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Pathfinder Monthly Commentary: Don’t hedge currency exposures – part 2

Don’t hedge ever? Hedge always? May be sometimes?  In a country with an incredibly volatile currency, returns from hedging (or not hedging) can swamp returns from the underlying offshore assets.  This is part 2 of Pathfinder’s commentary looking at the merits or otherwise of not hedging.

Monday, April 1st 2013, 8:30AM

by Pathfinder Asset Management

Given the investment impact, hedging should be a topic at the forefront of discussions on markets and portfolio construction. Last month we served up 5 of the most common reasons for not hedging.  This month we look at 5 more.  By way of reminder, last months’ arguments were don’t hedge because….

1. there’s extensive research telling us not to hedge
2. hedging is a “zero sum game”
3. hedging currency is expensive
4. in the long run the NZ dollar is depreciating
5. ignoring currency lets me avoid the hedging debate

Below are reasons 6 to 10:

Reason 6 - don’t hedge because…. there are no hedging tools available

It is frustrating for investors and advisers that currency hedging tools are not widely available in New Zealand.  Even large wealth management groups struggle to access the right tools.  Hedging transactions used by fund managers (currency forwards) are not widely available as these often require security over a portfolio and larger transaction sizes. 

The simplest (and virtually only) available hedging tool for financial advisers is to select funds investing in offshore assets that offer hedged and unhedged pairs.  This means there are 2 international equity funds with the same underlying exposures but one is hedged and one is unhedged.  Hedged/unhedged fund pairs allow setting bespoke hedging ratios for each investor.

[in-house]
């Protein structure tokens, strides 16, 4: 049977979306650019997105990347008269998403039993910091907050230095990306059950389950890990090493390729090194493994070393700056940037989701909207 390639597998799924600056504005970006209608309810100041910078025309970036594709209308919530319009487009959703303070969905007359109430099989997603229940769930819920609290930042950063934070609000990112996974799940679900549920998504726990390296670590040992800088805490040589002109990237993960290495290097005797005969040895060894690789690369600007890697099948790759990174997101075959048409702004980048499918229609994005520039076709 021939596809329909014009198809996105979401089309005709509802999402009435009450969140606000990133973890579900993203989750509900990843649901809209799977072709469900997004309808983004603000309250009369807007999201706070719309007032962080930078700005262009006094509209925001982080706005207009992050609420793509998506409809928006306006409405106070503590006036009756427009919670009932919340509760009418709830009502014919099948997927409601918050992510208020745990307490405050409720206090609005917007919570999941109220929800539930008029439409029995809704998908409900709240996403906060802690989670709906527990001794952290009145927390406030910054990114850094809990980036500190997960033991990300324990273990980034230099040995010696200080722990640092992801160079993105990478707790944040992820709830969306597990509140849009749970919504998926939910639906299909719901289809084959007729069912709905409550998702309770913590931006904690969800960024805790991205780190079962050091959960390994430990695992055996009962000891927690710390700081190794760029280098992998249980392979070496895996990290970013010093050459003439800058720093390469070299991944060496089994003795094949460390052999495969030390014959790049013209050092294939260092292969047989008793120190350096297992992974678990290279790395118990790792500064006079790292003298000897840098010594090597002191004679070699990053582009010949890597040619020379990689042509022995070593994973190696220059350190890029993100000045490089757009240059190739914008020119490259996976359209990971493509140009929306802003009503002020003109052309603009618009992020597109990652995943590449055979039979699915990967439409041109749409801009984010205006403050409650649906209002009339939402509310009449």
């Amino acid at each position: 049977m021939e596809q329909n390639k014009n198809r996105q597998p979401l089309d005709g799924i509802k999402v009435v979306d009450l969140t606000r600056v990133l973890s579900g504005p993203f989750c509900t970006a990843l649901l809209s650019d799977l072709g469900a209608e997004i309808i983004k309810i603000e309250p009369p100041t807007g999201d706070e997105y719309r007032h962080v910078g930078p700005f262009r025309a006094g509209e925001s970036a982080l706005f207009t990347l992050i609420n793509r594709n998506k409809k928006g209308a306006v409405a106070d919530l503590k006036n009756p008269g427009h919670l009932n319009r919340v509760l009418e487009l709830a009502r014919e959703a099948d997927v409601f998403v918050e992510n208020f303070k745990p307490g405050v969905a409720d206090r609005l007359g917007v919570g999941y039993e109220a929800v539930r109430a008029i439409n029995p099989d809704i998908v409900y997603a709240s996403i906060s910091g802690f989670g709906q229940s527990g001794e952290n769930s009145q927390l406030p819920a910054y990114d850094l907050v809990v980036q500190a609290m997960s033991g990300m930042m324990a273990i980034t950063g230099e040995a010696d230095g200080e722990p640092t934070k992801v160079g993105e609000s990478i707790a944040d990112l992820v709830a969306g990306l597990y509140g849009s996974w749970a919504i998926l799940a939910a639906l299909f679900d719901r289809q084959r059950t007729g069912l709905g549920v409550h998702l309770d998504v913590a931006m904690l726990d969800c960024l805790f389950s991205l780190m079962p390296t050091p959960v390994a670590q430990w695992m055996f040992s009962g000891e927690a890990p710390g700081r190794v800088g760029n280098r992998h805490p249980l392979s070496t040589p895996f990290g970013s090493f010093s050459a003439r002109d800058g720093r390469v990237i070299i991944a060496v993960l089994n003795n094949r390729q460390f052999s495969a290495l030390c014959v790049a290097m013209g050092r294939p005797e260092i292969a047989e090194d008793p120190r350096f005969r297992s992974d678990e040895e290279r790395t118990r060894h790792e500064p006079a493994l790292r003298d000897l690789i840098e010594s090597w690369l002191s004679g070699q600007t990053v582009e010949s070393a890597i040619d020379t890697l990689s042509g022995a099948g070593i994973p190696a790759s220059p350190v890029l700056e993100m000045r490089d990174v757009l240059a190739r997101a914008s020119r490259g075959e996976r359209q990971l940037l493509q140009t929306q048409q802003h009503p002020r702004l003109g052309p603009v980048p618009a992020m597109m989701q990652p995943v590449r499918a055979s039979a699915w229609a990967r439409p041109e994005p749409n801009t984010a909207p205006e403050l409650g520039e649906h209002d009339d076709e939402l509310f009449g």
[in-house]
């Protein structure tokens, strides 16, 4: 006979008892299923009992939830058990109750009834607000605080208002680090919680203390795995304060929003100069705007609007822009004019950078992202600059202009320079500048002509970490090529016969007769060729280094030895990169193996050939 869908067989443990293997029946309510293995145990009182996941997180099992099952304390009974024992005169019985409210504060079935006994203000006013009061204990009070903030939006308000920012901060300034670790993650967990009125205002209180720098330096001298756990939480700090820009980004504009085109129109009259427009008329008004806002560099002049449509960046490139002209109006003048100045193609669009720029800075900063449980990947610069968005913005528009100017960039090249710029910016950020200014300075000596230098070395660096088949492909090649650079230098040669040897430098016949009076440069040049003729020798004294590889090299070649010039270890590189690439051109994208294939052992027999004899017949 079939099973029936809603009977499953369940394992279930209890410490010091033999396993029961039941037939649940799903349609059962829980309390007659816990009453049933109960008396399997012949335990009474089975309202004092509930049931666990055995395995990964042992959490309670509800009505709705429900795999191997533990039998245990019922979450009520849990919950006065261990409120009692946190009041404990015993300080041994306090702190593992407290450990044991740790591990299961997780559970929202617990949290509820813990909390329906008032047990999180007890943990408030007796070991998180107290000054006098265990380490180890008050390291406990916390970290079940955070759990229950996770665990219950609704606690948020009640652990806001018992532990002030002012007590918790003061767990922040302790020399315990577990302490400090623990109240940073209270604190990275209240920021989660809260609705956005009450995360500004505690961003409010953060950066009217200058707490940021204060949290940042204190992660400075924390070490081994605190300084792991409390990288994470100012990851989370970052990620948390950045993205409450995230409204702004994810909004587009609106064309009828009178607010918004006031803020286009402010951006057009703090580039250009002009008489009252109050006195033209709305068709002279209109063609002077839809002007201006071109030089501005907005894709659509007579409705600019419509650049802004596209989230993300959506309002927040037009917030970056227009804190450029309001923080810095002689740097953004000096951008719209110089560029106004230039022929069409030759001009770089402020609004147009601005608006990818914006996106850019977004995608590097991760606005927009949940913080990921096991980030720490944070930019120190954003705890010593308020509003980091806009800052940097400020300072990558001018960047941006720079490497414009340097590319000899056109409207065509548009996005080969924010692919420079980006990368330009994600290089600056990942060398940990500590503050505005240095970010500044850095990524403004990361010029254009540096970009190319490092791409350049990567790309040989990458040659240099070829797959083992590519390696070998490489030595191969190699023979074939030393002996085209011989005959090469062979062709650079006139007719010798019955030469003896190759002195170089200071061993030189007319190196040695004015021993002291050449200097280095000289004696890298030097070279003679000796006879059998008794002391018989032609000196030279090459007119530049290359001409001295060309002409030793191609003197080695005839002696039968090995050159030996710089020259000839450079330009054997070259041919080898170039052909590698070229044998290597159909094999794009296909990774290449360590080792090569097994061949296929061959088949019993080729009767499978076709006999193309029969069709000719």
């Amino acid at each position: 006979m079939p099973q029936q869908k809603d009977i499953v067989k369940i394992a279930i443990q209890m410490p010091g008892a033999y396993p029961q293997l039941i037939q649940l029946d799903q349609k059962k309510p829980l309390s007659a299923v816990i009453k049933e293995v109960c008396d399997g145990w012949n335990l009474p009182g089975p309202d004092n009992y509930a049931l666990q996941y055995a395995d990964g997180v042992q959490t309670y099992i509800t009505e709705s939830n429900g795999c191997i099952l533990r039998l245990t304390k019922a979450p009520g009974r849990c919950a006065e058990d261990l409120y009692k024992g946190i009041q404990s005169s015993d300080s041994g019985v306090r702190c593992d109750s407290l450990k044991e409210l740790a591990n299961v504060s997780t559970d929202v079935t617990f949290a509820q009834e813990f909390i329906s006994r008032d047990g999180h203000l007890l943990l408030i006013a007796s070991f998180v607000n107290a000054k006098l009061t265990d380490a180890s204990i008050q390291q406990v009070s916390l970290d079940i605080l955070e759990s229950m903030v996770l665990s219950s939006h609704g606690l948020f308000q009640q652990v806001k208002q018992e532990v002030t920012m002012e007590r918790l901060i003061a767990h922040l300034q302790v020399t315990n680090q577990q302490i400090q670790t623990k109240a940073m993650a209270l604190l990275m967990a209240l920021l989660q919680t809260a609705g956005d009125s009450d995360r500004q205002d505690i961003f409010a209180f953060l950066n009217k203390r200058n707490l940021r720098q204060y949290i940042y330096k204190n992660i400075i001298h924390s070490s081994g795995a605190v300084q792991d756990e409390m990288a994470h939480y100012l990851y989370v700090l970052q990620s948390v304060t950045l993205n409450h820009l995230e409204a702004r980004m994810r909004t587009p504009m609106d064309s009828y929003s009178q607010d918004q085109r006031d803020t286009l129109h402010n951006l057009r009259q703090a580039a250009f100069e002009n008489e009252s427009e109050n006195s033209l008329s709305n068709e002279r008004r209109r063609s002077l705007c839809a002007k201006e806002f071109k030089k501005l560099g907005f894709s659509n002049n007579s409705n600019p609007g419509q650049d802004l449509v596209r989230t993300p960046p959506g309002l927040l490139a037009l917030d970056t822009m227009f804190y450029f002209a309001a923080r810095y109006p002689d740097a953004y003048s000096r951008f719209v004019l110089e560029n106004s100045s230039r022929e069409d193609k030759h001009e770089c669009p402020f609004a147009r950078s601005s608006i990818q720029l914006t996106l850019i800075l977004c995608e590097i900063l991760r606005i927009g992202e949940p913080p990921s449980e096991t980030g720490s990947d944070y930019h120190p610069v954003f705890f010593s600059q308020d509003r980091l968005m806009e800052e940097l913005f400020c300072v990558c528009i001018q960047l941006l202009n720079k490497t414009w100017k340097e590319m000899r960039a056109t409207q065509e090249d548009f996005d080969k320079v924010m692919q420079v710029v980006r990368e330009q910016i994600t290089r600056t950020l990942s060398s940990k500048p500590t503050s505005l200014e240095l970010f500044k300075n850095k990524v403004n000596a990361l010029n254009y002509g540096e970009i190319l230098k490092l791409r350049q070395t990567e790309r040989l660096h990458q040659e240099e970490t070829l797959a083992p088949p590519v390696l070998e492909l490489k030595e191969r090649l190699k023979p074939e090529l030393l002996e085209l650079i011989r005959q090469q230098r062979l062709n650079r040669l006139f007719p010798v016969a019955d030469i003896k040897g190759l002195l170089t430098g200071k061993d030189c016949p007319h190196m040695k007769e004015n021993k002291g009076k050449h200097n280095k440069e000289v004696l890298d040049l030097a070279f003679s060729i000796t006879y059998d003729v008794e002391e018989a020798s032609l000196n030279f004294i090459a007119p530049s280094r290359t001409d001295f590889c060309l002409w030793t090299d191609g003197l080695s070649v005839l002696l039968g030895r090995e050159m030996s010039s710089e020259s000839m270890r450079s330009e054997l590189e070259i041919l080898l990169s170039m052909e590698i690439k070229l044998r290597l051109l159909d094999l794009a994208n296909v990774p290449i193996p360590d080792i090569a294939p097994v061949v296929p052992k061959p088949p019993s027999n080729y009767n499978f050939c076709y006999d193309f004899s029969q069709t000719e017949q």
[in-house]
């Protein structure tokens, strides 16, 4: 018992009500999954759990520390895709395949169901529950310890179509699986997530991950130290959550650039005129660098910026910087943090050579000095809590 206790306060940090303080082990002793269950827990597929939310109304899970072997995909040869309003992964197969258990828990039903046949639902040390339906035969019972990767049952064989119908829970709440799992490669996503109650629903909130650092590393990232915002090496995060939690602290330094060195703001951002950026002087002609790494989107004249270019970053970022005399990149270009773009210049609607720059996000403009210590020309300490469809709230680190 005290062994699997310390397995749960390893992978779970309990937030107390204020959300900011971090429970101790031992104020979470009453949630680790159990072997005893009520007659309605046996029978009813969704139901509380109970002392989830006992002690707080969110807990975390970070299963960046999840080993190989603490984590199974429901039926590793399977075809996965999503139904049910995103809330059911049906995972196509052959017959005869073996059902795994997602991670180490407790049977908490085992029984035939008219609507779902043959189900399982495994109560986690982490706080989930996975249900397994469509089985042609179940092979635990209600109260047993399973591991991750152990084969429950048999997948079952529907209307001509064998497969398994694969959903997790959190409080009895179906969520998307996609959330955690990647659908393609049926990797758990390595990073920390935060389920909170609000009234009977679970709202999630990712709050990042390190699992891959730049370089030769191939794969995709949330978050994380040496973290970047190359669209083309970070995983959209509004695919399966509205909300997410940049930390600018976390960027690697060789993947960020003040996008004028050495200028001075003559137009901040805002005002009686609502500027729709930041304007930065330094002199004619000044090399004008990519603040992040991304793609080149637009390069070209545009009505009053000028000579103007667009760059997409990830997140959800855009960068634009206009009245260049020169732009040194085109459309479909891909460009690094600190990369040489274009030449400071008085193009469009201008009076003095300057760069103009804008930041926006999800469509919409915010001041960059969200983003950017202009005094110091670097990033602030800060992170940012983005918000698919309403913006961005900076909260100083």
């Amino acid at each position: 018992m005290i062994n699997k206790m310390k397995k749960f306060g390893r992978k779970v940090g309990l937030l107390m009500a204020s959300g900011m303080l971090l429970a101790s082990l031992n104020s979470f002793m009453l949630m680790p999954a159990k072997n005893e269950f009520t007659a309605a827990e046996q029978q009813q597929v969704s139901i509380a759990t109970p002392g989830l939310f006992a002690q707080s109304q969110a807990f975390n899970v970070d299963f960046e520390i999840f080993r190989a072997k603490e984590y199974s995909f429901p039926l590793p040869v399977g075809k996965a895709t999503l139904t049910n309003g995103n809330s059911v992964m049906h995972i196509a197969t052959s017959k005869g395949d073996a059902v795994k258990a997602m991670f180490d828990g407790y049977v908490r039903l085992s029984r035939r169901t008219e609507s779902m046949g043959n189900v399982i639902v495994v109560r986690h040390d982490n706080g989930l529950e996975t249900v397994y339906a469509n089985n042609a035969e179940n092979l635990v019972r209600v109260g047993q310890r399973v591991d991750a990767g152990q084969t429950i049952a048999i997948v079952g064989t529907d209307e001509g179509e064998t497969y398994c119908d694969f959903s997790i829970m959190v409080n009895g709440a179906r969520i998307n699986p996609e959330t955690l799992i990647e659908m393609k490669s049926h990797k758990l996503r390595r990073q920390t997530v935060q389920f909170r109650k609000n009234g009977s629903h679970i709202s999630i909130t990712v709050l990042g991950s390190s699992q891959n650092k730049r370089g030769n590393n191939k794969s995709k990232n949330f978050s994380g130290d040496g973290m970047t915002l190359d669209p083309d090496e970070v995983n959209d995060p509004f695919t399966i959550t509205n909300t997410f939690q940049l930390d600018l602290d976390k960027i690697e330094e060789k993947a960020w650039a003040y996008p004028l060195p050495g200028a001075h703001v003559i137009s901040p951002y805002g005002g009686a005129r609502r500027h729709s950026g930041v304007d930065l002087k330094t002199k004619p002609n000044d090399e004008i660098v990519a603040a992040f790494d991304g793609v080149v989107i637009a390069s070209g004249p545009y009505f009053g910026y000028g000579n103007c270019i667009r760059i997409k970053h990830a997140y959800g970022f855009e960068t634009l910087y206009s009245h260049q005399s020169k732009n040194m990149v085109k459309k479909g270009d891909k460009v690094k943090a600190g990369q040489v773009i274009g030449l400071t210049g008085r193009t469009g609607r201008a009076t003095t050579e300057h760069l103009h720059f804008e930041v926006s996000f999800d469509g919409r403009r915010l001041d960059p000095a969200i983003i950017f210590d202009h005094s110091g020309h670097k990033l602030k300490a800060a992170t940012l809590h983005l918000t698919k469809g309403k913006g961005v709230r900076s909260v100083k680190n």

The absence of a range of hedging tools is very inconvenient.  But is not in itself a reason to ignore the currency hedging debate.  The “right” hedging ratio for a client portfolio is a “first level” portfolio construction decision.  This is independent of a “second order” implementation decision regarding the availability and cost of hedging tools.

Reason 7 - don’t hedge because…. you need to protect against “catastrophe risk”; and
Reason 8 – don’t hedge because…. hedging increases the “home country bias”

These are in essence the same argument – and on the face of it they look compelling. Our agricultural/farming economy is vulnerable.   If a catastrophe occurs the NZ$ could fall very far and very fast – meaning lower purchasing power in international terms.  

These arguments are typically used to justify a fully unhedged (not partially hedged) currency exposure.  Is that right?  They make sense to justify a bias away from being fully hedged – but it seems a stretch to use these arguments to justify an unhedged position at all times for all investors. Here are some thoughts: